The Great Wall of China

Before we begin let’s be clear on one thing: the Great Wall was not successful in any way whatsoever. Although the first parts were built over 2,000 years ago in order to keep the Mongols out, the Mongols discovered time and time again that riding around the wall or bribing guards to look the other way was a much more effective way of invading China. In fact the Qing, the last dynasty in China which ended just over a century ago, were actually Mongol overlords who found a disgruntled general in the 17th century to open the gate for them.
So why do we bother with the Great Wall then? I think it’s for the similar reason we like things like the Eiffel Tower- they might serve no real purpose, but they are pretty cool in the “stuff people can build” department-

This would be neat enough if this was all there was, but the fact of the matter is the Wall in its heyday stretched nearly 9,000 kilometers (~5,500 miles) beyond what you see here and had a million people manning it. (To compare, the US-Mexican border is 3,169km or just shy of 2,000 miles. Conclude what you will about whether we should build a giant fence.) And like anything cool and windy, a hike along it is rather irresistible, no?

There’s a big discussion when you find yourself in Beijing about which section of the Great Wall to visit exactly, but we ended up heading for Mutianyu because it’s known for being less crowded and very scenic compared to other sections in exchange for being a 2 hour drive away from the city. It’s also famous for having quite a few watchtowers than the other sections, 22 in 2.5 kilometers (ie 1.5 mi), making for good pictures even if the smog creeping up from Beijing means you don’t have stunning panoramas on your visiting day-

I should mention though that while the distances above don’t sound too much, firstly realize you have to double the length because you have to walk back and secondly realize some sections are seriously steep-
Seriously, I climbed up the above section like it was a ladder because it seemed like the most reasonable thing to do, and this picture doesn’t show you the 400-odd steps before this which were so steep the walls were pitched at 45 degree angles on either side of us! So the hike took us about 3.5 hours sprinkled with liberal photo stops and tower climbing because hey, I don’t exactly come here often!

By the way, as an astronomically inclined person a lot of people like to ask me whether the Great Wall of China is actually visible from space. In short, no, it’s pretty thin and the same color as the terrain so astronauts in low Earth orbit (ie space shuttle or station) have tried to spot it, but more often than not end up “finding” a nearby river. Apparently the claim that it could be seen from space originated in the 19th century because it was assumed if we could see the “canals” on Mars then they could see the Great Wall. Because we knew what space was like in the 1800s, right? Like how there were intelligent Martians building canals?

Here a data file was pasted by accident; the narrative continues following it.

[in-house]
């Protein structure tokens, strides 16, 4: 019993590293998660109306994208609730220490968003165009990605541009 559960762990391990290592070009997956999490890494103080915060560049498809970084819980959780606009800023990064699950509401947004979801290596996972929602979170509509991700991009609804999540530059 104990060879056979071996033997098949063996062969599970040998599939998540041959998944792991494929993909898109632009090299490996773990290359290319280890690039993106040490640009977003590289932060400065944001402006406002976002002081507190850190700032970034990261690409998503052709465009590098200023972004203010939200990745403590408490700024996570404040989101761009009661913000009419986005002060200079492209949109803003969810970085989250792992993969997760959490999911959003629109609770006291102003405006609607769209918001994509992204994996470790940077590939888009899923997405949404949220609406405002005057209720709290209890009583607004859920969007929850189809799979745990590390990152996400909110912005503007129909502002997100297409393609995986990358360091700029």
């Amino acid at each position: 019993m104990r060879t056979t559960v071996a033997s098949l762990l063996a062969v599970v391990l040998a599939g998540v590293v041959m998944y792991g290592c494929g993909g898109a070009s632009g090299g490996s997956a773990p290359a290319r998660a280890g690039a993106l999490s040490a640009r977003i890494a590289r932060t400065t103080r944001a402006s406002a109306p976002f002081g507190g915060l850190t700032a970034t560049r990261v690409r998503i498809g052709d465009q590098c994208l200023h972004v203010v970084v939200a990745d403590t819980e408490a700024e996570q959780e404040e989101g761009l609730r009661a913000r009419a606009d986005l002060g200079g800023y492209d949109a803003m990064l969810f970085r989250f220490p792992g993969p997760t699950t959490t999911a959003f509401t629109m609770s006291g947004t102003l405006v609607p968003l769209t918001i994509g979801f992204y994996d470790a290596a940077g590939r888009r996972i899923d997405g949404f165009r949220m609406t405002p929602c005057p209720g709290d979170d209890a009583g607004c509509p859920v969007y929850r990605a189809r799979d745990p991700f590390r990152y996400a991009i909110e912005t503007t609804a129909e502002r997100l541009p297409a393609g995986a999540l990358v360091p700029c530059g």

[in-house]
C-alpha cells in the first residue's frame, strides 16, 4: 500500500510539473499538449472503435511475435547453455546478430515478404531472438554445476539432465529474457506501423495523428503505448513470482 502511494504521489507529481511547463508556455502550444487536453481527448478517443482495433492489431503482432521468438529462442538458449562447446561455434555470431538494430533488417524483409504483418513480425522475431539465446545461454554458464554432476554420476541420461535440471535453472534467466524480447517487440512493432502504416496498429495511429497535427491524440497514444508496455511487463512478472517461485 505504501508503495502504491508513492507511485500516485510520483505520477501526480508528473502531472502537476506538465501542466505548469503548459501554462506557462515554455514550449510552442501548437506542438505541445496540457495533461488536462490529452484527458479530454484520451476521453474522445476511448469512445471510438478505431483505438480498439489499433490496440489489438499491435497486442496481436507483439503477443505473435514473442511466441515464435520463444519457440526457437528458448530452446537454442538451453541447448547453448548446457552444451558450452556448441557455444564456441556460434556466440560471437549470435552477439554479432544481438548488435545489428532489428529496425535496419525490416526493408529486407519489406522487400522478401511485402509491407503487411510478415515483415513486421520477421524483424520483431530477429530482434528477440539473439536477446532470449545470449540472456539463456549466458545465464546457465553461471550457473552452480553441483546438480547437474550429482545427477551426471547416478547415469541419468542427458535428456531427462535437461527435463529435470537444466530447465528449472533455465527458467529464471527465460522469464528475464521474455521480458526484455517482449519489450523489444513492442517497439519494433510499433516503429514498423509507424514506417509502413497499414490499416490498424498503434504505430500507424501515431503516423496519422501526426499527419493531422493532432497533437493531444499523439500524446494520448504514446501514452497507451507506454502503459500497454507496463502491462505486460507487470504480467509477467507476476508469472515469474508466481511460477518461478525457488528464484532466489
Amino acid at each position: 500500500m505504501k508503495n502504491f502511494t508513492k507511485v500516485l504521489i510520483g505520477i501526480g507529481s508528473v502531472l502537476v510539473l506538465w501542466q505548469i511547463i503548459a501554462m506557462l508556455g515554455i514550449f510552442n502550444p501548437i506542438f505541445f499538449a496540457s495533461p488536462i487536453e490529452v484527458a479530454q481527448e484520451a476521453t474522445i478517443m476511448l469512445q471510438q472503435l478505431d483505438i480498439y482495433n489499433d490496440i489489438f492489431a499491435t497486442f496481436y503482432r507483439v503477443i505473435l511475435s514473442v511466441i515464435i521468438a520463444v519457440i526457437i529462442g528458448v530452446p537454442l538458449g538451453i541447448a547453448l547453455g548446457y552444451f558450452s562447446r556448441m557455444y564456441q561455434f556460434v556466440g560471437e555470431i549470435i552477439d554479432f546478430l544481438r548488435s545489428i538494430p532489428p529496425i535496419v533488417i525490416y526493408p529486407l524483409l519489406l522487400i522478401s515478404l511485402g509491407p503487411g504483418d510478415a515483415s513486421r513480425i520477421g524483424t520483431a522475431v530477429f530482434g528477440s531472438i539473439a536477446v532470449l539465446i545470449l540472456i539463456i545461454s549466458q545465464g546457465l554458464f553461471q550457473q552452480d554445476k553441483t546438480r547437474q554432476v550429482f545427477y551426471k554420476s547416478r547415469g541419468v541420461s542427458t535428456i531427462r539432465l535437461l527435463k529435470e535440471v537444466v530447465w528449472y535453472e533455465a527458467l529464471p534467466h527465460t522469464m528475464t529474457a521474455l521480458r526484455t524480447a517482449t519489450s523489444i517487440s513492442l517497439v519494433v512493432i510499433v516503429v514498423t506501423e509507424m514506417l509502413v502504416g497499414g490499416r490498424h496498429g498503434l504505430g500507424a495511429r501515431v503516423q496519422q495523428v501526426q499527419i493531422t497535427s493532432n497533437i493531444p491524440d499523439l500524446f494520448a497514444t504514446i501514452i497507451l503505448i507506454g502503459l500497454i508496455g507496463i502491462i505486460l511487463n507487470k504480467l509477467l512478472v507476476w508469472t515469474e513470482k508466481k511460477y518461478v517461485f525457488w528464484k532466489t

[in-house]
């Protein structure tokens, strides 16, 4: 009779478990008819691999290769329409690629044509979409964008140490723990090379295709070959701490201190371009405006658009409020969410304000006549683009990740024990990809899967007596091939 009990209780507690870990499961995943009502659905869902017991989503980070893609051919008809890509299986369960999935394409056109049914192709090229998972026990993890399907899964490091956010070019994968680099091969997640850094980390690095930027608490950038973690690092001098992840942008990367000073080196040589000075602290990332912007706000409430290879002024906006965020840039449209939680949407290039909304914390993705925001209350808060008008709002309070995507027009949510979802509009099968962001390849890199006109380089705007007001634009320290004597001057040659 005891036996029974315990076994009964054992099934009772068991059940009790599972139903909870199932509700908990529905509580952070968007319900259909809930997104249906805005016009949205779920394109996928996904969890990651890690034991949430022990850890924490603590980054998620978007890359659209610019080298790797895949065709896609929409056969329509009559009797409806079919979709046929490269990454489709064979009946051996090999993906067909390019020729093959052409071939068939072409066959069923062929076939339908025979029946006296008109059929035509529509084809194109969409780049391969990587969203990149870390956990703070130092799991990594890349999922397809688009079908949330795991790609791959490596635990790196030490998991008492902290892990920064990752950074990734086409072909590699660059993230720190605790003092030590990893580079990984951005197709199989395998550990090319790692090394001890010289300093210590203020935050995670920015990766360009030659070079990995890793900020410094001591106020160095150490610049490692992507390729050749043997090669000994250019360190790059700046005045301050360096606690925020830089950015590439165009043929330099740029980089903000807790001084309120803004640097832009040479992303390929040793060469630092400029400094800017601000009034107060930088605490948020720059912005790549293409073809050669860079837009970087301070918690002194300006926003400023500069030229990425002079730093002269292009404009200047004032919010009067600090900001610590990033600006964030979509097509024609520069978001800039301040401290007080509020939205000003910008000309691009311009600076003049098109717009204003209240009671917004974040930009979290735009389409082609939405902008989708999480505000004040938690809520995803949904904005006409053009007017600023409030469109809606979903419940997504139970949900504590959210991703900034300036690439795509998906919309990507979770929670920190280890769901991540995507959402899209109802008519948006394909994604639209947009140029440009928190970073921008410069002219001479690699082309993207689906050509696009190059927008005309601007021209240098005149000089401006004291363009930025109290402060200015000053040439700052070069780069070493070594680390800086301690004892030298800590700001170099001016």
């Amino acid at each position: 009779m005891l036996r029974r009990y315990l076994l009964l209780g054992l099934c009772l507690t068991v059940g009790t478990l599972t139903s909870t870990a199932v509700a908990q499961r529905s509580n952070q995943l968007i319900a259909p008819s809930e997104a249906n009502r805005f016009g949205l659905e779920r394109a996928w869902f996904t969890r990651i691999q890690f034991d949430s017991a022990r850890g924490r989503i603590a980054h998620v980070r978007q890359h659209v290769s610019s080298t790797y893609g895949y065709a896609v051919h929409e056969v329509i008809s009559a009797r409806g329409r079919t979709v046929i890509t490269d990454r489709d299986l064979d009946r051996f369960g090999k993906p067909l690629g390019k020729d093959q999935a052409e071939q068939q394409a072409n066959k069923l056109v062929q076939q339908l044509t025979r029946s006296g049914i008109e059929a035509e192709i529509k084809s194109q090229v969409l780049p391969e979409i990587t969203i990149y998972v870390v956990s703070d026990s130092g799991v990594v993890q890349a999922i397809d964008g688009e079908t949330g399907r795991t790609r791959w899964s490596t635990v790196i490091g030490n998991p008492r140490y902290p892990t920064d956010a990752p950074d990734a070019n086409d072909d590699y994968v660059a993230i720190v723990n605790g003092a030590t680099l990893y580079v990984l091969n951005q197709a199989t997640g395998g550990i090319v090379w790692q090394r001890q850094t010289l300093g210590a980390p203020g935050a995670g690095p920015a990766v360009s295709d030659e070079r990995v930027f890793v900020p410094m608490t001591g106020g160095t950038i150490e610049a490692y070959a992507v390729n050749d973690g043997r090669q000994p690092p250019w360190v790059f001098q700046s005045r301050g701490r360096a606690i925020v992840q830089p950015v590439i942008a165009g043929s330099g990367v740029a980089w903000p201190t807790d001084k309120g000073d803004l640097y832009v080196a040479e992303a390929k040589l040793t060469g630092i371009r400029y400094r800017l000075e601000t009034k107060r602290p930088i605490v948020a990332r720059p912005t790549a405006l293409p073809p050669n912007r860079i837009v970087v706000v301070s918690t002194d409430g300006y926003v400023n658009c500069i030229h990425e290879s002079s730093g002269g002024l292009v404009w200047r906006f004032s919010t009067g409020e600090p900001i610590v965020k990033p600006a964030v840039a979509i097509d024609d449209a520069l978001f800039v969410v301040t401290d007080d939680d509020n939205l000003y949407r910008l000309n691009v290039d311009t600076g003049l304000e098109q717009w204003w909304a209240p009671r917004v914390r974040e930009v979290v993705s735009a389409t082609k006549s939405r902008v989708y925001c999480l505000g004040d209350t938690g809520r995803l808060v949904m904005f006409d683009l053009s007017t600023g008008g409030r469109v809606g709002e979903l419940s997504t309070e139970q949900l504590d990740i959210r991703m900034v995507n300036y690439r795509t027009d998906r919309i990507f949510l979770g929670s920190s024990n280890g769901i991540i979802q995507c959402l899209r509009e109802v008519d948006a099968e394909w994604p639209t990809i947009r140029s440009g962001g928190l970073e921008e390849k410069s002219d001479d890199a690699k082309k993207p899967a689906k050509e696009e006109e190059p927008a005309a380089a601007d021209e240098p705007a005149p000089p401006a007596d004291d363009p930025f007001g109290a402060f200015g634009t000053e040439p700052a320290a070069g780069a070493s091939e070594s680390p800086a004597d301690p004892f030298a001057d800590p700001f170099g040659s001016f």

Anyway, it turns out if you hike at Mutianyu there is one additional benefit the other sections don’t have- the toboggan ride! (Though before I continue, Patrick decided in Beijing that we didn’t stand out enough as the only white people in China and bought the panda hat for 20 yen.  Well we can’t complain we’re being ignored!) See, you know how after a long hike up mountainsides you get tired and start wistfully thinking how great it would be if there was a slide going down the mountain so you wouldn’t have to walk it?  Well this is China where they are more capitalist than Americans in many senses, such as the one where the fact that it’s an internationally historic site doesn’t get in the way of putting in a toboggan ride to charge tourists to use!

Now that I think about it, when you add up how much tourist money the local villages get which would otherwise be in impoverished obscurity maybe the Great Wall is a success after all…

3 responses to “The Great Wall of China

  1. We need one of those on the elephant stairs!

    • Agreed without question. You’d think some Case engineers would’ve taken up the project already!

      Btw any fall plans yet? 🙂

  2. Well, I never understood why a school full of engineers couldn’t even make a functioning roof…and no, no plans yet. I am going to Florida to see the last shuttle launch at the end of the month, tho!

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